Mysterious repeating radio signal is detected from far outside our galaxy

Rodiano Bonacci
Gennaio 11, 2019

A telescope in Canada picked up mysterious signals emanating from a distant galaxy. "When the first repeater was found, we didn't know if that was a unique object in the universe or if there was a class of these things, or if maybe all of the fast radio bursts actually were repeated, but numerous bursts were too faint for our telescopes to pick up". Those include: a neutron star with a very strong magnetic field that is spinning very rapidly and two neutron stars merging together.

We may soon find out thanks to some mysterious signals that were recently picked up by a telescope in British Columbia. The amount of scattering observed by the CHIME team led them to conclude that the sources of FRBs are powerful astrophysical objects more likely to be in locations with special characteristics.

In 2017, Professor Avi Loeb from the Harvard-Smithsonian Centre for Astrophysics his colleague Manasvi Lingam proposed that FRBs could be leakage from planet-sized alien transmitters, reported The Guardian.

Additionally, "this second source shows burst behavior (i.e. multiple structures in the burst) that is extremely similar to the first repeating FRB and which is different from all the single FRBs", Tendulkar said. The discovery is significant because it's only the second time ever a repeating signal has been observed by scientists.

"Whatever the source of these radio waves is, it's interesting to see how wide a range of frequencies it can produce", said CHIME scientist Arun Naidu of McGill University.

These are fast radio bursts, some of the most enigmatic phenomena in astronomy.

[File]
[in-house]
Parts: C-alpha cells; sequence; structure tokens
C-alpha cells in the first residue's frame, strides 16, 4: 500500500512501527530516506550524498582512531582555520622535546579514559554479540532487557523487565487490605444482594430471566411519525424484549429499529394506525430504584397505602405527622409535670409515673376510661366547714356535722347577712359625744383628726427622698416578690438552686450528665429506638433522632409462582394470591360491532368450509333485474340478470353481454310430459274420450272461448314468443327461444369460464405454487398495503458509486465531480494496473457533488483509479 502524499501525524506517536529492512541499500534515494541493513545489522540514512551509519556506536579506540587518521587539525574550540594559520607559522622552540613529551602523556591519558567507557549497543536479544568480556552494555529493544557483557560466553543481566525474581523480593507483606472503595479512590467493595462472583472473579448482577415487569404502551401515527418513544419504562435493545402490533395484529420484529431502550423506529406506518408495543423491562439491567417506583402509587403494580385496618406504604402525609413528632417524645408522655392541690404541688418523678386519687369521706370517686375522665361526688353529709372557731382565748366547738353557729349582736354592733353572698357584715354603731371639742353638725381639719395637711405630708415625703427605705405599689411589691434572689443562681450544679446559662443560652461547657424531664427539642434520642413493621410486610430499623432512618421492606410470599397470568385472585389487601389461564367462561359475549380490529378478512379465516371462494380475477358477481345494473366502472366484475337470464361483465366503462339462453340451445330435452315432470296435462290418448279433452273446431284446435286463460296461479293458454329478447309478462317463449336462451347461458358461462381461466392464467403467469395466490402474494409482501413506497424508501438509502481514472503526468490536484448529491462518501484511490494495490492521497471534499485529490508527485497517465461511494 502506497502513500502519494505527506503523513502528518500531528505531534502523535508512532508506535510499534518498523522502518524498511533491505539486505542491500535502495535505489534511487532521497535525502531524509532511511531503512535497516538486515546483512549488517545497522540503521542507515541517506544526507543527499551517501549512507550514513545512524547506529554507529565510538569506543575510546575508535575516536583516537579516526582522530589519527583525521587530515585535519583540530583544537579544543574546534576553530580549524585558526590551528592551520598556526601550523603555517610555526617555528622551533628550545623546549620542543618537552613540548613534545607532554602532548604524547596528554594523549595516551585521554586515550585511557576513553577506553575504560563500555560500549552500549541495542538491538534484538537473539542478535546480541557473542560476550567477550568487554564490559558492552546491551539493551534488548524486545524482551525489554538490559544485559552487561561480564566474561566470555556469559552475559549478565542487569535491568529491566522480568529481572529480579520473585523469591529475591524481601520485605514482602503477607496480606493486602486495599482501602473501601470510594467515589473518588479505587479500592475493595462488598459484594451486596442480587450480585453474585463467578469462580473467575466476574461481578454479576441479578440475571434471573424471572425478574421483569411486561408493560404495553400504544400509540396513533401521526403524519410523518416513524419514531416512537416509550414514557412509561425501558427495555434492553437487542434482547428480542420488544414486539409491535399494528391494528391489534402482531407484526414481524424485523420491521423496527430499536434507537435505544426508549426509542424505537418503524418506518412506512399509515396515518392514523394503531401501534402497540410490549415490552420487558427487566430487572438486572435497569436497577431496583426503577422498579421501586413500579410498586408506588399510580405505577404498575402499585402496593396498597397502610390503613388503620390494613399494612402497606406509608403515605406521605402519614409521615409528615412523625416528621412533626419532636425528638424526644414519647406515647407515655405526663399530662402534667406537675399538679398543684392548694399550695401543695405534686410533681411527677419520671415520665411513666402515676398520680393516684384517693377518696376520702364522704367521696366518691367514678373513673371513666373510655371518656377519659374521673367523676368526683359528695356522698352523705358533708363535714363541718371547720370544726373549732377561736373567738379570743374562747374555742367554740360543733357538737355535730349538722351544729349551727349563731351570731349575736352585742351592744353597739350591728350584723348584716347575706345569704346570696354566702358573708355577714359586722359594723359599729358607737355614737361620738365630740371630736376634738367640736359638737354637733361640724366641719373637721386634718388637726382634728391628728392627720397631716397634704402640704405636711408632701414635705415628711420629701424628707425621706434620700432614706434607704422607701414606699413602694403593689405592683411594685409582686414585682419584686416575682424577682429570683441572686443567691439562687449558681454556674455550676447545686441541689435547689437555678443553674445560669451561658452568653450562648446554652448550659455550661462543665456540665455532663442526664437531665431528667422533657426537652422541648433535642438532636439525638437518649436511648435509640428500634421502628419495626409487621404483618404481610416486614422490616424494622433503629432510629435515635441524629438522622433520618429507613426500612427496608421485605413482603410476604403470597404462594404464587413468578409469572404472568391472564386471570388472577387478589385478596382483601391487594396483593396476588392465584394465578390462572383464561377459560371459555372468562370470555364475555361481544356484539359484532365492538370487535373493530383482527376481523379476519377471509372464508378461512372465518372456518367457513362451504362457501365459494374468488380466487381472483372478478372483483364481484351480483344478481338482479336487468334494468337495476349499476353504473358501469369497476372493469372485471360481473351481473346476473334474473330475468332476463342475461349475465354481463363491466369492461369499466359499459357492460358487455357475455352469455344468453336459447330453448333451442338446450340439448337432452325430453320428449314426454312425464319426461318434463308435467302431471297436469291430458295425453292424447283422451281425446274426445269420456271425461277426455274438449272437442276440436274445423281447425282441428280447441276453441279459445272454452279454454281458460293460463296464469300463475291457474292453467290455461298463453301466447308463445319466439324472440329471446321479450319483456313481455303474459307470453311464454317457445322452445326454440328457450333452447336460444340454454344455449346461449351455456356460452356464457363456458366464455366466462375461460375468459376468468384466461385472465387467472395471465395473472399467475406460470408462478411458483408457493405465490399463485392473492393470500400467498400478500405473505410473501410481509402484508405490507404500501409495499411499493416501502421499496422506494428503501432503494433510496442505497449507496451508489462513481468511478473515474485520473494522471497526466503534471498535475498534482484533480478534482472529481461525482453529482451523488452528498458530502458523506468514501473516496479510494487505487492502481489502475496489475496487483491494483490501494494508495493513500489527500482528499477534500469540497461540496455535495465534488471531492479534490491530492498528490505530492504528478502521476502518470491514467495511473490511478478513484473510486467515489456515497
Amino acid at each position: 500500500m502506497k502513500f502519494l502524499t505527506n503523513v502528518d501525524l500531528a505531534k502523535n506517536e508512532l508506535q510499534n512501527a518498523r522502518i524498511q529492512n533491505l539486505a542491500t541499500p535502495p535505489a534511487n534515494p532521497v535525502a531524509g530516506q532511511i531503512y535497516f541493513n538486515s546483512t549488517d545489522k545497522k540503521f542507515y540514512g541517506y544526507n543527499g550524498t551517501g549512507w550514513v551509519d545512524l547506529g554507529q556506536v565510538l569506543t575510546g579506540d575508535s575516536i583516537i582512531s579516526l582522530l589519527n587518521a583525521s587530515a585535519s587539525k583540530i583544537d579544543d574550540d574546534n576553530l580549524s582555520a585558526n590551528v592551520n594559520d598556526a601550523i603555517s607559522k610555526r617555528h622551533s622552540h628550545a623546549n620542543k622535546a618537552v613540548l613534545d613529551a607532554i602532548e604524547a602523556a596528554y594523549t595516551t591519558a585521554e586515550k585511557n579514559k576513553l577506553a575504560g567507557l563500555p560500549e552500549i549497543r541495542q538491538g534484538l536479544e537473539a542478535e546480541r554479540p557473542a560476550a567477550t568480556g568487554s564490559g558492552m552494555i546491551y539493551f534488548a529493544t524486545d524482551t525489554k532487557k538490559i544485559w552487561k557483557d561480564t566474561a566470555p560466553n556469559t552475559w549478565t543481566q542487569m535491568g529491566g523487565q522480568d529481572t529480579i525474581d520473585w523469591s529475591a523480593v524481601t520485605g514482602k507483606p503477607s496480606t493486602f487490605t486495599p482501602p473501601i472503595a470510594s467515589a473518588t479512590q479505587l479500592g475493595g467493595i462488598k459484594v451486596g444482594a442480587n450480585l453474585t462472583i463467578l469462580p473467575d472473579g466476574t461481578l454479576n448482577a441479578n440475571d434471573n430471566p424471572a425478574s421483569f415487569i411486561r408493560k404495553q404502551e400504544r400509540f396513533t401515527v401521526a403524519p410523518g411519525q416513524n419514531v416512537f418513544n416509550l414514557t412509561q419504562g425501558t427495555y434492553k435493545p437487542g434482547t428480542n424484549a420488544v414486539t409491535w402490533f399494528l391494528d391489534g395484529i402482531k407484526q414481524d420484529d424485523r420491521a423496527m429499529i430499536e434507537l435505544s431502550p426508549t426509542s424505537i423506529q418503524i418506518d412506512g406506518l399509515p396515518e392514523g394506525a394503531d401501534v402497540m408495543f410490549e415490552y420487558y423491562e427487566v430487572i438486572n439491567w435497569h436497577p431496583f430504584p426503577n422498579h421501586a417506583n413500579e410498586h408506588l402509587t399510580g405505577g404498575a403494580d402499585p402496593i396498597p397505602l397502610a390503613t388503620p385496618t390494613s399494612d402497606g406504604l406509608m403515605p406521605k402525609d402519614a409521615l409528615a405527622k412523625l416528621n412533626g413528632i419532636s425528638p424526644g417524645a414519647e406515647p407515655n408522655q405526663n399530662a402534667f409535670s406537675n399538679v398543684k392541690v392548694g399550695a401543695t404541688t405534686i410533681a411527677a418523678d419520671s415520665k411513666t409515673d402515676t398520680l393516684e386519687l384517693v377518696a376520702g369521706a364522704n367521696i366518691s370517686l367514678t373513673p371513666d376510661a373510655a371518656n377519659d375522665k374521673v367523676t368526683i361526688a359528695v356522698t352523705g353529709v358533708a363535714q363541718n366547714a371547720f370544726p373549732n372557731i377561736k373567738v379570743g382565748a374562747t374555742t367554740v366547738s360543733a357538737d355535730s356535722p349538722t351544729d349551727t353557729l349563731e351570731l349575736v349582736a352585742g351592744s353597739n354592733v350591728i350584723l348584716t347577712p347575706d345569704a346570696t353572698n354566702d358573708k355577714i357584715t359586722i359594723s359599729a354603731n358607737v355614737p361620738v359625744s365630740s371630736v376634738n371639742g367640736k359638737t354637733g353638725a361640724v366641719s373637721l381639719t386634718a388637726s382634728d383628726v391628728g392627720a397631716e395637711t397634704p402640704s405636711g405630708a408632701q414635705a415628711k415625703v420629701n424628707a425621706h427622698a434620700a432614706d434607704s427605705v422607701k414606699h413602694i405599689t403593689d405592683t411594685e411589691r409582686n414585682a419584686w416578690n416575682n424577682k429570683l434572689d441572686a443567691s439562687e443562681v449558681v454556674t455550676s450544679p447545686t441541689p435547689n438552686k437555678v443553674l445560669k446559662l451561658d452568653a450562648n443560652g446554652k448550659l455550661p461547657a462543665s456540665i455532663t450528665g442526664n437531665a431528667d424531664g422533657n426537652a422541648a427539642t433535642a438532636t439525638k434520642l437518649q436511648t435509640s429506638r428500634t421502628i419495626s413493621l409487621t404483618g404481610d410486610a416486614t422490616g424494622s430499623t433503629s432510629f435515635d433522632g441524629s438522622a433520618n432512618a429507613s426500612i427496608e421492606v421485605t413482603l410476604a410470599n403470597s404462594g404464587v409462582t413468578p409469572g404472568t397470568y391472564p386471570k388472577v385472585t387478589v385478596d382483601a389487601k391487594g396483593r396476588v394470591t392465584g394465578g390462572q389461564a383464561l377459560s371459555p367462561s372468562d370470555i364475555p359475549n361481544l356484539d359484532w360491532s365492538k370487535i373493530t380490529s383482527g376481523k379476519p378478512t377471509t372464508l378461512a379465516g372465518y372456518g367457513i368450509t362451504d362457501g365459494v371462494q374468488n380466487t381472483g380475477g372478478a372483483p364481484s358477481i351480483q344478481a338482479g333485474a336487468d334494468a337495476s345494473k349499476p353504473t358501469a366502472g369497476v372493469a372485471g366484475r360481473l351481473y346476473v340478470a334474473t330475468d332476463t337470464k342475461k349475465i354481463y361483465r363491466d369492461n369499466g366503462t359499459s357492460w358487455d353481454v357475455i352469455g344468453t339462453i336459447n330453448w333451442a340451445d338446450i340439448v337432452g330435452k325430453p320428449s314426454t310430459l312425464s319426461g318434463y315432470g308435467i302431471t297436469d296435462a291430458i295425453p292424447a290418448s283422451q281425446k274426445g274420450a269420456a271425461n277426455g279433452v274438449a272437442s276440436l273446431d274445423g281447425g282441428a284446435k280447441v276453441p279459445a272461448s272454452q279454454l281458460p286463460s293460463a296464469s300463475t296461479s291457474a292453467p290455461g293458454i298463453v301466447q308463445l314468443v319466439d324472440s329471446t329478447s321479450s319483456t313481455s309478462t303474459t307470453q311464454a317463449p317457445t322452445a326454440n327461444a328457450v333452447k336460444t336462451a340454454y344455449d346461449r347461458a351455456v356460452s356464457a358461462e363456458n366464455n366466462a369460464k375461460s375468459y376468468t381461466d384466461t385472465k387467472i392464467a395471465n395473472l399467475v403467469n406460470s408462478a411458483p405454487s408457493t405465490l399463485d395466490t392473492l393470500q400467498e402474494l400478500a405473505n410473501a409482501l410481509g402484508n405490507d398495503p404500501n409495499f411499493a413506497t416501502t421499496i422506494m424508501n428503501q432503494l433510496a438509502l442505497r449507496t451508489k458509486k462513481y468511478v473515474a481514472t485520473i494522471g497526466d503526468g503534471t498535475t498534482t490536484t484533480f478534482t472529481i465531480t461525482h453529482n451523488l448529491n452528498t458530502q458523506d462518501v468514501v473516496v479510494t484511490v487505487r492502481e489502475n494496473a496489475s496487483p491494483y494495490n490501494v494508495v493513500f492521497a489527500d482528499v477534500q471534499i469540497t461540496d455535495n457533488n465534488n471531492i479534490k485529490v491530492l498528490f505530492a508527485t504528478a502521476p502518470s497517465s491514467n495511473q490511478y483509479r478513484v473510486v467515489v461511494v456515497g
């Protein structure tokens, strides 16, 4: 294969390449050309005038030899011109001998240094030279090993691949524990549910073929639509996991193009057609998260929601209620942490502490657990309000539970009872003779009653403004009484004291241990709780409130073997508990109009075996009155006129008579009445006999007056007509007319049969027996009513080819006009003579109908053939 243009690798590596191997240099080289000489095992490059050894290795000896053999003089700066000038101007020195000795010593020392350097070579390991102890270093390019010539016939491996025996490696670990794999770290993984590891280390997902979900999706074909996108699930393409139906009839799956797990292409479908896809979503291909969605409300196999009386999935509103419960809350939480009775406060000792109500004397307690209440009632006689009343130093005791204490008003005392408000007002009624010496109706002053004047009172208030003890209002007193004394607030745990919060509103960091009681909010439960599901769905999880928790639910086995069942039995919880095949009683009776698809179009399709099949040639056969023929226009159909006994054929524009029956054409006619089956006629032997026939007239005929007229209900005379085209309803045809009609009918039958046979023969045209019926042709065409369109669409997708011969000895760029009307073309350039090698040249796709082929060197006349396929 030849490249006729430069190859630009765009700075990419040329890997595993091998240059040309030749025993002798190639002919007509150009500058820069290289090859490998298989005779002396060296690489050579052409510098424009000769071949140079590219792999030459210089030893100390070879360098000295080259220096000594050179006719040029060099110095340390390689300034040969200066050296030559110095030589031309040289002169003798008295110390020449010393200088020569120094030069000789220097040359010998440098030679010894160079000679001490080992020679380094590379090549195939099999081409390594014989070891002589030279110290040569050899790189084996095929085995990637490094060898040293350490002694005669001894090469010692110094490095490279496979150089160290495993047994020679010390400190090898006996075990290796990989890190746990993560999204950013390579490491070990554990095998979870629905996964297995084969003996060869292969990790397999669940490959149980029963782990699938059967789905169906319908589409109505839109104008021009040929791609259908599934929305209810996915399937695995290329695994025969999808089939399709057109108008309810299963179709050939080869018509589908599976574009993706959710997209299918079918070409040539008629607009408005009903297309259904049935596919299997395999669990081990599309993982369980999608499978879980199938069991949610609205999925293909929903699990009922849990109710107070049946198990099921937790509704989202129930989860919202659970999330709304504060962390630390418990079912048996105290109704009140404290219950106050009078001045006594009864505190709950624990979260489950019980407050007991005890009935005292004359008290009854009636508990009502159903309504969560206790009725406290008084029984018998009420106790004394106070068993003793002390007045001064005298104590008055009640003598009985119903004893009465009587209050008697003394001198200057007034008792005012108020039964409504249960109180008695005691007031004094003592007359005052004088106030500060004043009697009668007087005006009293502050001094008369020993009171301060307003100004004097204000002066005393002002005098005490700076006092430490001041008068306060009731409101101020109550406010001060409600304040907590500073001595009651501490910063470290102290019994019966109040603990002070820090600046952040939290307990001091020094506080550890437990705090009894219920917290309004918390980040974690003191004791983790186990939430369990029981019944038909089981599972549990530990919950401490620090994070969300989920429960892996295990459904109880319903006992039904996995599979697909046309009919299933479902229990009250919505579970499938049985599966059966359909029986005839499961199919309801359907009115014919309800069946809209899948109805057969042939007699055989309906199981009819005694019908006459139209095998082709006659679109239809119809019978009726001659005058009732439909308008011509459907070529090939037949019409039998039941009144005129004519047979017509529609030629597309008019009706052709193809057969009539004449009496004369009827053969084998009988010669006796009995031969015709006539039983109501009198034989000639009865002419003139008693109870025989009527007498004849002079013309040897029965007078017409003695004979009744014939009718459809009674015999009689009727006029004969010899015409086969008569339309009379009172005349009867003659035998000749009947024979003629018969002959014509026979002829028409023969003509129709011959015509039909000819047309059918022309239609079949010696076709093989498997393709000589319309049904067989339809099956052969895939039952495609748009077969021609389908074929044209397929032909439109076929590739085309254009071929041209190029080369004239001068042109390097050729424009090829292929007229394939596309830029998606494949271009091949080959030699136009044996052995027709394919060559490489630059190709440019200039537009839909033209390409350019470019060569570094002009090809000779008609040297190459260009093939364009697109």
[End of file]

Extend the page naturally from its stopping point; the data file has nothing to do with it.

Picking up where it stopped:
This repetitive FRB is the second of its kind to ever be discovered - the first was found in 2015.

Artist's impression of a Fast Radio Burst (FRB) reaching Earth.

Theories range from highly magnetized neutron stars blasted by gas streams from a nearby supermassive black hole, to signatures of technology developed by an advanced civilisation.

He said: "Until now, there was only one known repeating FRB".

Shriharsh Tendulkar, an astronomer from the McGill Space Institute and a co-author of the new study, said radio frequencies help scientists understand possible emission mechanisms, or processes, of FRBs, and also the effects that the radio waves encounter as they travel through space.

CHIME maps the entire northern hemisphere every day, said Stairs, meaning it's only a matter of time before more repeating FRBs are detected.

Nothing intrigues an astronomer more than a deep space mystery, and now a team of 13 researchers from Canada has stumbled on one of the biggest mysteries around.

What corner of the universe these powerful waves come from and the forces that produced them remain unknown. The signals travel billions of light-years through the cosmos but only last a fraction of a second, making them hard to study. "But it has to be in some special place to give us all the scattering that we see".

"This tells us more about the properties of repeaters as a population".

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